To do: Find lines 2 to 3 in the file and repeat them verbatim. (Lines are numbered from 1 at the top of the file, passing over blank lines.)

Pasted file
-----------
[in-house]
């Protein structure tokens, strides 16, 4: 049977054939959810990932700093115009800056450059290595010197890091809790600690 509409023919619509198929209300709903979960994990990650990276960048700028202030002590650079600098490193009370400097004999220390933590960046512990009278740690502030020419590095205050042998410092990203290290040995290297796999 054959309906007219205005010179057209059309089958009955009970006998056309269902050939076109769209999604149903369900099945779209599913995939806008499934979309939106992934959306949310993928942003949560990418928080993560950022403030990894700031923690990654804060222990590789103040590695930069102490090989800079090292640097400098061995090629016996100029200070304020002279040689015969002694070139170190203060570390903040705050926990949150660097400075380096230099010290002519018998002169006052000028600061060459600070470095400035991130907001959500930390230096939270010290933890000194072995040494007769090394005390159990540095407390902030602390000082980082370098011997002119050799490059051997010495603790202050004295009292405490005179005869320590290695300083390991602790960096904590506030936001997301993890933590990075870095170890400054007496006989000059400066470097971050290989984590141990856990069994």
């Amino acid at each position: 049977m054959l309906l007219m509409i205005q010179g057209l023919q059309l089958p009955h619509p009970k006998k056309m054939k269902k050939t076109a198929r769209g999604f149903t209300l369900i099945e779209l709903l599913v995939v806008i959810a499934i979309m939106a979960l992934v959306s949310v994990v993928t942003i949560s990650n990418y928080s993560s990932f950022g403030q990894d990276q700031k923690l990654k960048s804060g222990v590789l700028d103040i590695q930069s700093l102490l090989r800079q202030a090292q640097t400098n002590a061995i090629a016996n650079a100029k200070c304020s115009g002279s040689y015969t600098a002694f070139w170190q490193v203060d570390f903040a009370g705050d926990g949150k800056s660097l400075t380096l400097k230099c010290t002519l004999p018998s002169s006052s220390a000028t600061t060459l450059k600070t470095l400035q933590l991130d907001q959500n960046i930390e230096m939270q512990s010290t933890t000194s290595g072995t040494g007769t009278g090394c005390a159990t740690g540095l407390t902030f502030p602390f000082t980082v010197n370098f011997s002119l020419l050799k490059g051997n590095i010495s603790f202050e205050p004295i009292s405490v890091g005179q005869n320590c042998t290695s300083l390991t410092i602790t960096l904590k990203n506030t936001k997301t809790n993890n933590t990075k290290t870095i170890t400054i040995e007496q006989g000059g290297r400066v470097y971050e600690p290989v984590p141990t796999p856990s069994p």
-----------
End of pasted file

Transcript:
């Protein structure tokens, strides 16, 4: 049977054939959810990932700093115009800056450059290595010197890091809790600690 509409023919619509198929209300709903979960994990990650990276960048700028202030002590650079600098490193009370400097004999220390933590960046512990009278740690502030020419590095205050042998410092990203290290040995290297796999 054959309906007219205005010179057209059309089958009955009970006998056309269902050939076109769209999604149903369900099945779209599913995939806008499934979309939106992934959306949310993928942003949560990418928080993560950022403030990894700031923690990654804060222990590789103040590695930069102490090989800079090292640097400098061995090629016996100029200070304020002279040689015969002694070139170190203060570390903040705050926990949150660097400075380096230099010290002519018998002169006052000028600061060459600070470095400035991130907001959500930390230096939270010290933890000194072995040494007769090394005390159990540095407390902030602390000082980082370098011997002119050799490059051997010495603790202050004295009292405490005179005869320590290695300083390991602790960096904590506030936001997301993890933590990075870095170890400054007496006989000059400066470097971050290989984590141990856990069994």
């Amino acid at each position: 049977m054959l309906l007219m509409i205005q010179g057209l023919q059309l089958p009955h619509p009970k006998k056309m054939k269902k050939t076109a198929r769209g999604f149903t209300l369900i099945e779209l709903l599913v995939v806008i959810a499934i979309m939106a979960l992934v959306s949310v994990v993928t942003i949560s990650n990418y928080s993560s990932f950022g403030q990894d990276q700031k923690l990654k960048s804060g222990v590789l700028d103040i590695q930069s700093l102490l090989r800079q202030a090292q640097t400098n002590a061995i090629a016996n650079a100029k200070c304020s115009g002279s040689y015969t600098a002694f070139w170190q490193v203060d570390f903040a009370g705050d926990g949150k800056s660097l400075t380096l400097k230099c010290t002519l004999p018998s002169s006052s220390a000028t600061t060459l450059k600070t470095l400035q933590l991130d907001q959500n960046i930390e230096m939270q512990s010290t933890t000194s290595g072995t040494g007769t009278g090394c005390a159990t740690g540095l407390t902030f502030p602390f000082t980082v010197n370098f011997s002119l020419l050799k490059g051997n590095i010495s603790f202050e205050p004295i009292s405490v890091g005179q005869n320590c042998t290695s300083l390991t410092i602790t960096l904590k990203n506030t936001k997301t809790n993890n933590t990075k290290t870095i170890t400054i040995e007496q006989g000059g290297r400066v470097y971050e600690p290989v984590p141990t796999p856990s069994p």